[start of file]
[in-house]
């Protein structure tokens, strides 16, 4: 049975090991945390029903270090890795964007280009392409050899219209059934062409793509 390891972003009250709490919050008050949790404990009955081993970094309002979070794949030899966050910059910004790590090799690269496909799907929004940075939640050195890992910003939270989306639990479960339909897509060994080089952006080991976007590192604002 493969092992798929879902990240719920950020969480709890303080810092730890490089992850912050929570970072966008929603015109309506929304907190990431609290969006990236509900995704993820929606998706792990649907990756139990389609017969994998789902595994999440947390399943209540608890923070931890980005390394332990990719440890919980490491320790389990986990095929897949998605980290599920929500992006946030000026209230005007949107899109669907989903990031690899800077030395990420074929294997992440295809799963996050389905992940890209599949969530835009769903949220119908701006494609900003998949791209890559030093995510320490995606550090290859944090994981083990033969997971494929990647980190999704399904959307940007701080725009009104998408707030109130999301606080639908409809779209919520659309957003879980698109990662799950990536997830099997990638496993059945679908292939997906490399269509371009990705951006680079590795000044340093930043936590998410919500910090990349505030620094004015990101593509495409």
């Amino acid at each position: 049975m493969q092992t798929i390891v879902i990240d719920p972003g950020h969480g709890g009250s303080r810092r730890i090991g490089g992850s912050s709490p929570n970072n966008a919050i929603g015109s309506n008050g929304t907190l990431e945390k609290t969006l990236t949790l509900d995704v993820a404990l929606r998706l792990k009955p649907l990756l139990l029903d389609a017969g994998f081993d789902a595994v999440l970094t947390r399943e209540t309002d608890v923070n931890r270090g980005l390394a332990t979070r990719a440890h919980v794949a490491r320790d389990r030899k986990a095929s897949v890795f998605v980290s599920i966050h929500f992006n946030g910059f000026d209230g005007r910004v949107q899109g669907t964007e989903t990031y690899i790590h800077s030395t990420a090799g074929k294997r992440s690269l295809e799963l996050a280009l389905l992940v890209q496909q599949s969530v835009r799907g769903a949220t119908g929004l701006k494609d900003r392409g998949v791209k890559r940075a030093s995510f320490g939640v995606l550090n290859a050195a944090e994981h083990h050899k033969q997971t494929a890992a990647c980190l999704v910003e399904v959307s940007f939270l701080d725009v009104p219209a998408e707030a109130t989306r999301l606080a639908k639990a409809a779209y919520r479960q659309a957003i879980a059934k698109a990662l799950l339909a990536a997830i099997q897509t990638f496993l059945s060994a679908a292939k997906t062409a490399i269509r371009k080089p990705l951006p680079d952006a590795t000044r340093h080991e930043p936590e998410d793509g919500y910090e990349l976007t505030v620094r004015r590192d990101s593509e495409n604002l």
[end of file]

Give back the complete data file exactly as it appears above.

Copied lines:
[in-house]
């Protein structure tokens, strides 16, 4: 049975090991945390029903270090890795964007280009392409050899219209059934062409793509 390891972003009250709490919050008050949790404990009955081993970094309002979070794949030899966050910059910004790590090799690269496909799907929004940075939640050195890992910003939270989306639990479960339909897509060994080089952006080991976007590192604002 493969092992798929879902990240719920950020969480709890303080810092730890490089992850912050929570970072966008929603015109309506929304907190990431609290969006990236509900995704993820929606998706792990649907990756139990389609017969994998789902595994999440947390399943209540608890923070931890980005390394332990990719440890919980490491320790389990986990095929897949998605980290599920929500992006946030000026209230005007949107899109669907989903990031690899800077030395990420074929294997992440295809799963996050389905992940890209599949969530835009769903949220119908701006494609900003998949791209890559030093995510320490995606550090290859944090994981083990033969997971494929990647980190999704399904959307940007701080725009009104998408707030109130999301606080639908409809779209919520659309957003879980698109990662799950990536997830099997990638496993059945679908292939997906490399269509371009990705951006680079590795000044340093930043936590998410919500910090990349505030620094004015990101593509495409």
């Amino acid at each position: 049975m493969q092992t798929i390891v879902i990240d719920p972003g950020h969480g709890g009250s303080r810092r730890i090991g490089g992850s912050s709490p929570n970072n966008a919050i929603g015109s309506n008050g929304t907190l990431e945390k609290t969006l990236t949790l509900d995704v993820a404990l929606r998706l792990k009955p649907l990756l139990l029903d389609a017969g994998f081993d789902a595994v999440l970094t947390r399943e209540t309002d608890v923070n931890r270090g980005l390394a332990t979070r990719a440890h919980v794949a490491r320790d389990r030899k986990a095929s897949v890795f998605v980290s599920i966050h929500f992006n946030g910059f000026d209230g005007r910004v949107q899109g669907t964007e989903t990031y690899i790590h800077s030395t990420a090799g074929k294997r992440s690269l295809e799963l996050a280009l389905l992940v890209q496909q599949s969530v835009r799907g769903a949220t119908g929004l701006k494609d900003r392409g998949v791209k890559r940075a030093s995510f320490g939640v995606l550090n290859a050195a944090e994981h083990h050899k033969q997971t494929a890992a990647c980190l999704v910003e399904v959307s940007f939270l701080d725009v009104p219209a998408e707030a109130t989306r999301l606080a639908k639990a409809a779209y919520r479960q659309a957003i879980a059934k698109a990662l799950l339909a990536a997830i099997q897509t990638f496993l059945s060994a679908a292939k997906t062409a490399i269509r371009k080089p990705l951006p680079d952006a590795t000044r340093h080991e930043p936590e998410d793509g919500y910090e990349l976007t505030v620094r004015r590192d990101s593509e495409n604002l």